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June 1, 1990 | United Press International
Authorities said Thursday that opposition leader Joseph Redjambe, whose death in a hotel room sparked a week of riots in this central African country, had died of natural causes and not from foul play. An autopsy on Redjambe's body revealed no traces of violence and showed that the syringe marks on his body resulted from a treatment for diabetes, French and Gabonese officials said. Redjambe's death in a Libreville hotel room last week sparked riots across Gabon and nearly halted oil production.
April 27, 1988 | From Reuters
A local witch doctor has confessed to having eaten six people, including two of his own children, over the last decade, the Gabonese daily L'Union said Tuesday. It quoted police as saying that 35-year-old Ntem Mba, a railway employee, killed humans and ate their flesh as part of ritual ceremonies. Mba was detained when one of his sons said he was responsible for the recent disappearance of a teacher who had sought his help to solve personal problems.
May 25, 1990 | From Reuters
Embattled President Omar Bongo moved tanks and troops around his palace Thursday to stop anti-government rioters, and France rushed Foreign Legion reinforcements to this former African colony to guard French citizens here. Rioters set public buildings ablaze and built barricades in Libreville, the capital of the oil-rich West African nation, and in the oil city of Port Gentil, 80 miles southwest of Libreville on the Atlantic coast.
December 11, 2001 | From Reuters
The government has cordoned off a remote forest village to stop an outbreak of the deadly Ebola virus that is believed to have killed at least 10 people in this equatorial African country, health authorities said Monday. "The zone is completely cordoned off," said Obame Edou, Gabon's assistant health director. "A team has left for the area today, and the government will not delay in releasing news on the epidemic."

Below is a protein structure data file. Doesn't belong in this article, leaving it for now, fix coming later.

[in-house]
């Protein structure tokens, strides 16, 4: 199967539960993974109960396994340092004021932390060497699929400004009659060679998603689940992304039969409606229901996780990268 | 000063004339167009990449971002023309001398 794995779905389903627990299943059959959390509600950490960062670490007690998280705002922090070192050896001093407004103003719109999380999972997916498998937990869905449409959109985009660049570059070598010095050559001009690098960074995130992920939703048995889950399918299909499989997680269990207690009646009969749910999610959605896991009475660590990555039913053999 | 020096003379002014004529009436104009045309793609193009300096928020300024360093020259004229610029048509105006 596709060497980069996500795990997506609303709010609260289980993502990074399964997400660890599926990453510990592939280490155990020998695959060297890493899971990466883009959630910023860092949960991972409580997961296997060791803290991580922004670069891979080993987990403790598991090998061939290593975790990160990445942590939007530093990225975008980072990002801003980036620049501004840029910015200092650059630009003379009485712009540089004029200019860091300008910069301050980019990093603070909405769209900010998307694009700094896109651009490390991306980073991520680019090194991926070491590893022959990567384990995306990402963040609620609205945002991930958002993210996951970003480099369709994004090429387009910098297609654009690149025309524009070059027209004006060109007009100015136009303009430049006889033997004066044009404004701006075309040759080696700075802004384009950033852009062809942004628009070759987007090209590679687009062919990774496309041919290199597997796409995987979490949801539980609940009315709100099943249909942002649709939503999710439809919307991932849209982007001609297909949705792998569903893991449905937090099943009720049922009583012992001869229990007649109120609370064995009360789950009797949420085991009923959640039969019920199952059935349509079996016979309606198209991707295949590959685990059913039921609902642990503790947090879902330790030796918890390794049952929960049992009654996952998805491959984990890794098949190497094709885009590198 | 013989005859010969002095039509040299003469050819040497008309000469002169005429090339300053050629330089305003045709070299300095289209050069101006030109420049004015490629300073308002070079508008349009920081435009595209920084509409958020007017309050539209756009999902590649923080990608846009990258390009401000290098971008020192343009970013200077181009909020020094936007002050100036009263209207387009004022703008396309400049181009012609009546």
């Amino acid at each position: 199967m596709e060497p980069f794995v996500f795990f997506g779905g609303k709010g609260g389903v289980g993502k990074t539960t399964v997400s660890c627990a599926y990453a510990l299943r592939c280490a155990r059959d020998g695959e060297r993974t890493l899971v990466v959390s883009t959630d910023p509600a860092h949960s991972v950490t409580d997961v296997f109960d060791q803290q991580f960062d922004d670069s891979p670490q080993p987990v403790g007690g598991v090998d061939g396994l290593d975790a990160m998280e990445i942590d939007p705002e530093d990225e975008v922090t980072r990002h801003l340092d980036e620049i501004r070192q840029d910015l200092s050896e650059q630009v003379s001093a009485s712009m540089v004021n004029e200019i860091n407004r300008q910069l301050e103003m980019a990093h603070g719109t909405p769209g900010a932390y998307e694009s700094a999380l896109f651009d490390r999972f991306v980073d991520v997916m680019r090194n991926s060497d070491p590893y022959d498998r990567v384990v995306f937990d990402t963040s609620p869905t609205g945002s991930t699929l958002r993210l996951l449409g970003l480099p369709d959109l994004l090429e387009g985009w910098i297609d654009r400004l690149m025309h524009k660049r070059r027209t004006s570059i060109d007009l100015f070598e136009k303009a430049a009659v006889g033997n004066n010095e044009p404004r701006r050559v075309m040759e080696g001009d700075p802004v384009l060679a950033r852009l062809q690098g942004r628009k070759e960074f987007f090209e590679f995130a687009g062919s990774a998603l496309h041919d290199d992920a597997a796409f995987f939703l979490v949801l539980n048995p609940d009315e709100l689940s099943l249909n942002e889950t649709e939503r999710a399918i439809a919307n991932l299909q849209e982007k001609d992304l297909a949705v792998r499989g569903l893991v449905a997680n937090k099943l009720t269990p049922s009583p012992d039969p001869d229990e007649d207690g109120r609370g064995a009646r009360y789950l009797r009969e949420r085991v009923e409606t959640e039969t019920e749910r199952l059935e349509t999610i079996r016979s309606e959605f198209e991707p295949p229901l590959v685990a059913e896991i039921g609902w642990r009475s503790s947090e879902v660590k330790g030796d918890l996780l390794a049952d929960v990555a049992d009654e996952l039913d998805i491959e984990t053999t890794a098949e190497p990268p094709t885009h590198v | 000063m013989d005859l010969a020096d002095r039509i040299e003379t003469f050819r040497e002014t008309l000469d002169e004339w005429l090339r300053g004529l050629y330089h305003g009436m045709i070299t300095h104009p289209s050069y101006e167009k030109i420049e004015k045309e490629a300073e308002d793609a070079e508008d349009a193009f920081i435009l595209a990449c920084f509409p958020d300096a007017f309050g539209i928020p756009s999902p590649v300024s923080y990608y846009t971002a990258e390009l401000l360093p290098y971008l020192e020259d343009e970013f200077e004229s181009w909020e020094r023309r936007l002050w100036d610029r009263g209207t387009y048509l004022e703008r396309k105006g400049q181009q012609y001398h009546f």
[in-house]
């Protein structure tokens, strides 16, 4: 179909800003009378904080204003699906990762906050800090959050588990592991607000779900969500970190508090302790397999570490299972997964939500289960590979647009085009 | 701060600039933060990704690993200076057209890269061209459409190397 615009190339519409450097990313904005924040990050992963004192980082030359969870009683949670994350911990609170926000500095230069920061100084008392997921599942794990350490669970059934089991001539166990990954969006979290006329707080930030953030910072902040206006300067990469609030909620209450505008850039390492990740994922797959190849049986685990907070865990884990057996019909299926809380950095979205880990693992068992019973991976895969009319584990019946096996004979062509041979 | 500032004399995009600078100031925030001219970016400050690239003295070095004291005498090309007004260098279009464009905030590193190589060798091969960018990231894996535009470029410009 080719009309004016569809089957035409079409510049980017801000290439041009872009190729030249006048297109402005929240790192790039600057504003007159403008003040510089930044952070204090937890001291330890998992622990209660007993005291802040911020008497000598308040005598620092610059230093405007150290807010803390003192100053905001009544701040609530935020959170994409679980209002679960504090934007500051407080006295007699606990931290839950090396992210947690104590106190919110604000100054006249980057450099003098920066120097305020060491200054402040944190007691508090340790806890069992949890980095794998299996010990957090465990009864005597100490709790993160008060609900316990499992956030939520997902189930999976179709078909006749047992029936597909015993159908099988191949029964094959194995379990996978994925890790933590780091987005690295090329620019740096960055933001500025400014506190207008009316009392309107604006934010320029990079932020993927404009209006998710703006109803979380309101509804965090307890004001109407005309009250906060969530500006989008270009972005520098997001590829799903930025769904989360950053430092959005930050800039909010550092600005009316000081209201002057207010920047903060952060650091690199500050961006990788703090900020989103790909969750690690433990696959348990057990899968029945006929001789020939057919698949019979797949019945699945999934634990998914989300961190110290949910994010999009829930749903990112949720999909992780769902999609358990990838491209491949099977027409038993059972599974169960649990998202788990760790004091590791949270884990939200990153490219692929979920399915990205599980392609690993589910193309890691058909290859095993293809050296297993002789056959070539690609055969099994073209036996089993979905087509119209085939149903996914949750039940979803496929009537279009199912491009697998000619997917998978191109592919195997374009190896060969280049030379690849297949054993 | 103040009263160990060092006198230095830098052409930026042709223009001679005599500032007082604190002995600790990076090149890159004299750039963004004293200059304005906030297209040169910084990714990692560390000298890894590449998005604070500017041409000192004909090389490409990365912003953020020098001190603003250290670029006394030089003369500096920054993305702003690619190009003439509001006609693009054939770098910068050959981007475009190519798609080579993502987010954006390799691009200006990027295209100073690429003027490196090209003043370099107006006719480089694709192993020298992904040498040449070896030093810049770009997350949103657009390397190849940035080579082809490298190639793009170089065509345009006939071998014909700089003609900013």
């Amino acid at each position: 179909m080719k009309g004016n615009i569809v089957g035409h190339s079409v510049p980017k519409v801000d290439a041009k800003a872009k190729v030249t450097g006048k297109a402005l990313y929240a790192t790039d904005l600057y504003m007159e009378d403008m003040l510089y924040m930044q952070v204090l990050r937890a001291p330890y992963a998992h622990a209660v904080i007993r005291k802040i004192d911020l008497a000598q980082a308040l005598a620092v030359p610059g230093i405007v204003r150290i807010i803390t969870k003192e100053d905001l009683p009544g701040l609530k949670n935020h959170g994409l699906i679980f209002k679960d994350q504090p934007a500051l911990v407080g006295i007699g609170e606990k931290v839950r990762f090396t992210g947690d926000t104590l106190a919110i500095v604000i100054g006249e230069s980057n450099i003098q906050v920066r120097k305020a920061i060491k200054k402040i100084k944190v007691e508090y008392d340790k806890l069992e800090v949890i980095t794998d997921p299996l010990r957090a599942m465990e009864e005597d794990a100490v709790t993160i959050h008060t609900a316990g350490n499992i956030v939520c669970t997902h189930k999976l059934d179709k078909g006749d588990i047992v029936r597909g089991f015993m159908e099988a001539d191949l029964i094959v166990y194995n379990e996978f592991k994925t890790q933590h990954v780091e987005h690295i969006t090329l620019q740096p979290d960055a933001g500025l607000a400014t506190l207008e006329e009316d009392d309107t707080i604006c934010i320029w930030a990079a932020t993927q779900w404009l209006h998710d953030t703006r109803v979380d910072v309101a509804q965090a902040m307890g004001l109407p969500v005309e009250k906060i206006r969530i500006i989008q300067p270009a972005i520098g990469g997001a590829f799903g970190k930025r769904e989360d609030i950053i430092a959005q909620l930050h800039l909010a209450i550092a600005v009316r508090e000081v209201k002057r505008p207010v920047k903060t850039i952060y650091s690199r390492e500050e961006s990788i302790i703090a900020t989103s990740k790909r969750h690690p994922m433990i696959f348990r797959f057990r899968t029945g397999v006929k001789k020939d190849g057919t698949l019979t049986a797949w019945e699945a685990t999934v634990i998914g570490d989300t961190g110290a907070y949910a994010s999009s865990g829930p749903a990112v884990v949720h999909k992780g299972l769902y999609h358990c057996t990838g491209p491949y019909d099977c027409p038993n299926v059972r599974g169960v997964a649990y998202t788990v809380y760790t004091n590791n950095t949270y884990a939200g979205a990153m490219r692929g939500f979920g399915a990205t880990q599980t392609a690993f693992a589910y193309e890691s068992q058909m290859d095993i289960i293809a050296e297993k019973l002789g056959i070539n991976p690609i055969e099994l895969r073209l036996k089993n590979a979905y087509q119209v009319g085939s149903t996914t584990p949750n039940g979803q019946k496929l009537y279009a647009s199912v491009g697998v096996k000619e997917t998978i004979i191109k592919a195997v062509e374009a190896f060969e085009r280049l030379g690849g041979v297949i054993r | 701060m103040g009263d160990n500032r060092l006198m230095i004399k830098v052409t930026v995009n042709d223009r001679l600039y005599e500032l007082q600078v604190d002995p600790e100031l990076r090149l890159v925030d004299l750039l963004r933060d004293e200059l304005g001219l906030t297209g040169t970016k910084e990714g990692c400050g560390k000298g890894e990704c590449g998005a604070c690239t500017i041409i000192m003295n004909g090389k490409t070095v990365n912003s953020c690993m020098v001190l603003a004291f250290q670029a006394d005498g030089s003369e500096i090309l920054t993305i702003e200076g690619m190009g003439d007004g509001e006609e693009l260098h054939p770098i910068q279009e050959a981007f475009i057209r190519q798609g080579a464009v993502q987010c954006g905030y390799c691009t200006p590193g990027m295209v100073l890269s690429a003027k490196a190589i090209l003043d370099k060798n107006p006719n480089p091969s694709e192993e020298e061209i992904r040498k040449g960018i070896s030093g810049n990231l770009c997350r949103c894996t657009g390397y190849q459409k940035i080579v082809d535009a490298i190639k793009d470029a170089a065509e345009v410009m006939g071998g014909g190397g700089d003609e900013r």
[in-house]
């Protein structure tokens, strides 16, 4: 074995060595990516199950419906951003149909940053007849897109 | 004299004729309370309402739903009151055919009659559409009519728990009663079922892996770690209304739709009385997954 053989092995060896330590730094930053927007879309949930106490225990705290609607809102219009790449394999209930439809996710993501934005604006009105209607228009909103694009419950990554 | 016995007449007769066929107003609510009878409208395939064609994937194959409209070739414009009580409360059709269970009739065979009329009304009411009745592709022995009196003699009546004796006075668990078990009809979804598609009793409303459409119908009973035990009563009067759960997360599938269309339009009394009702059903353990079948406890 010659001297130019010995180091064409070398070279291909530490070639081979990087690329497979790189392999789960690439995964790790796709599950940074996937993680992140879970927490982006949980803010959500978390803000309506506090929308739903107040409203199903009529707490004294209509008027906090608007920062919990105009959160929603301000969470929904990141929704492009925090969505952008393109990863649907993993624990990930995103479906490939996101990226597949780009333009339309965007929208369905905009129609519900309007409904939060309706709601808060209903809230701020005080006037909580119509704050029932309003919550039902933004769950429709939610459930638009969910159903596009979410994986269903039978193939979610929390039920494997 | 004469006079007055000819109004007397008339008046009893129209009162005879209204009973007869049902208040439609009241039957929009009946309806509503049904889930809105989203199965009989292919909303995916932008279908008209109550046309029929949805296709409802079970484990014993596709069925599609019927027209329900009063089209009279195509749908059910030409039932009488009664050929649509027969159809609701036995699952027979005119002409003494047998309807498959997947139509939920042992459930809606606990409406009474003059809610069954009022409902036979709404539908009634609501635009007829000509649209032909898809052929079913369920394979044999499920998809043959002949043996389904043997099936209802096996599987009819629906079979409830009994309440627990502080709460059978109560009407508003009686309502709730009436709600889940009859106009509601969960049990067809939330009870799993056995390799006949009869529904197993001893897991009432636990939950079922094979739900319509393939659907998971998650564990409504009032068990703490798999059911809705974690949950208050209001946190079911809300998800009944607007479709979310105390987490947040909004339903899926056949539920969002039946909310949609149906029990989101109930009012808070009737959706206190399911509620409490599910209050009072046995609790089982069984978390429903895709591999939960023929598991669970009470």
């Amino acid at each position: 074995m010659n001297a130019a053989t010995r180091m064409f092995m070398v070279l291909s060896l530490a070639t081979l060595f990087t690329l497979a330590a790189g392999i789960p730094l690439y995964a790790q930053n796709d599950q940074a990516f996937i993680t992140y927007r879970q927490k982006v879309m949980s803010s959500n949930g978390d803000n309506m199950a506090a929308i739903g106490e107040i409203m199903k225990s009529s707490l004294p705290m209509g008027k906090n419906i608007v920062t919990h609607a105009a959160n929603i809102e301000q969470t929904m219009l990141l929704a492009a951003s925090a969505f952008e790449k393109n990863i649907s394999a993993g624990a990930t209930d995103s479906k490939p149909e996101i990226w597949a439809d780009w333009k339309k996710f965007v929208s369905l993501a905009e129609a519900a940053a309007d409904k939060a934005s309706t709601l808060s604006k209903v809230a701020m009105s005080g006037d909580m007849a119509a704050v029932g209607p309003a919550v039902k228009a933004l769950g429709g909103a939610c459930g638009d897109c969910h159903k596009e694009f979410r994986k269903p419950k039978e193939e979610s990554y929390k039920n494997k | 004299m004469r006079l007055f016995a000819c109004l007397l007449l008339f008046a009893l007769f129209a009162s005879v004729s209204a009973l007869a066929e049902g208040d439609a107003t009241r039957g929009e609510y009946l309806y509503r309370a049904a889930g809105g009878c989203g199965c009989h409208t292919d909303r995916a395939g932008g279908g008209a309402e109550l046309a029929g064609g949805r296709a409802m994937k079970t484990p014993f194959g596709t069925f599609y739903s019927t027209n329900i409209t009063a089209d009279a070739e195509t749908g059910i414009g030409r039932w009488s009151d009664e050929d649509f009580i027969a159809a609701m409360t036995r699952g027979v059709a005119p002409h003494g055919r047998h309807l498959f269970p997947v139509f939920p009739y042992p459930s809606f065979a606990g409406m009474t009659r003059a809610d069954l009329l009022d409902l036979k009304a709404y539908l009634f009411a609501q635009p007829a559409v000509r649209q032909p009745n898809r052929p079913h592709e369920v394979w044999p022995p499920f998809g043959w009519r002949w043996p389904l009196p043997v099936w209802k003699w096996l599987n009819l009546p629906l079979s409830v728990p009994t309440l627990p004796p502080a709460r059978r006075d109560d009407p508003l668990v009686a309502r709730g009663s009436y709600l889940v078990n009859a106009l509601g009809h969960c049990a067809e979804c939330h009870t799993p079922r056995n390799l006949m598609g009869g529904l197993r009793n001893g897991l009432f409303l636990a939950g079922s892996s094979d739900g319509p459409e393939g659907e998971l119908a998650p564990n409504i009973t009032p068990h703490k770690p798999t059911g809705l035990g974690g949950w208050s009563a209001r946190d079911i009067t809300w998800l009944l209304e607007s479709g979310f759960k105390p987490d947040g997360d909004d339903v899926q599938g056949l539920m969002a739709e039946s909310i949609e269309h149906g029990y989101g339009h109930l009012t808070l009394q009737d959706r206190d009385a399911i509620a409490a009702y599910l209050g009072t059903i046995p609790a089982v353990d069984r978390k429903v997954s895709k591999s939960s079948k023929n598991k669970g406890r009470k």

May 31, 1990 | From Reuters
Troops crushed most anti-government resistance in Gabon's oil capital Wednesday, allowing vital oil production to return to normal, the army said. It said one civilian was killed and six were wounded, two of them seriously, when soldiers moved into the streets of Port Gentil to quell weeklong protests against President Omar Bongo, who has ruled Gabon for 22 years.
January 29, 1988 | SCOTT KRAFT, Times Staff Writer
In the remotest corners of this jungle-covered nation, antennas sprout from wooden shacks. A pulse of electricity comes from small generators, traveling over lines slung between tree limbs slashed from the forest. Inside those homes is the warm glow of the 20th Century: television. Nearly 400 miles northwest of here, in a seaside palace in the capital, Libreville, President Omar Bongo likes to watch a bit of television, too--when the television cameras are not watching him.
February 10, 1985 | Louis B. Fleming, Lou i s B. Fleming, a Times editorial writer and former foreign correspondent, went to Gabon for a meeting of the African-American Conference
Scarlet hibiscus and yellow and purple trumpet flowers hung in a simple garland over the mildewed cross that marks the burial place of Albert Schweitzer. "Today is his birthday," Maria Lagendyk explained, looking back at the burial plot from the porch of the long, low, screened building that was his home, his office.
August 13, 1997 | From Associated Press
In a secretive nighttime military operation, Gabon has returned 168 Rwandan refugees to their homeland, where most of the men in the group were immediately arrested, a U.N. official said Tuesday. The Office of the U.N. High Commissioner for Refugees is trying to locate the men, mainly former government soldiers, who were handcuffed and taken away in military trucks from the airport in Kigali, Rwanda's capital, agency spokeswoman Pam O'Toole said.
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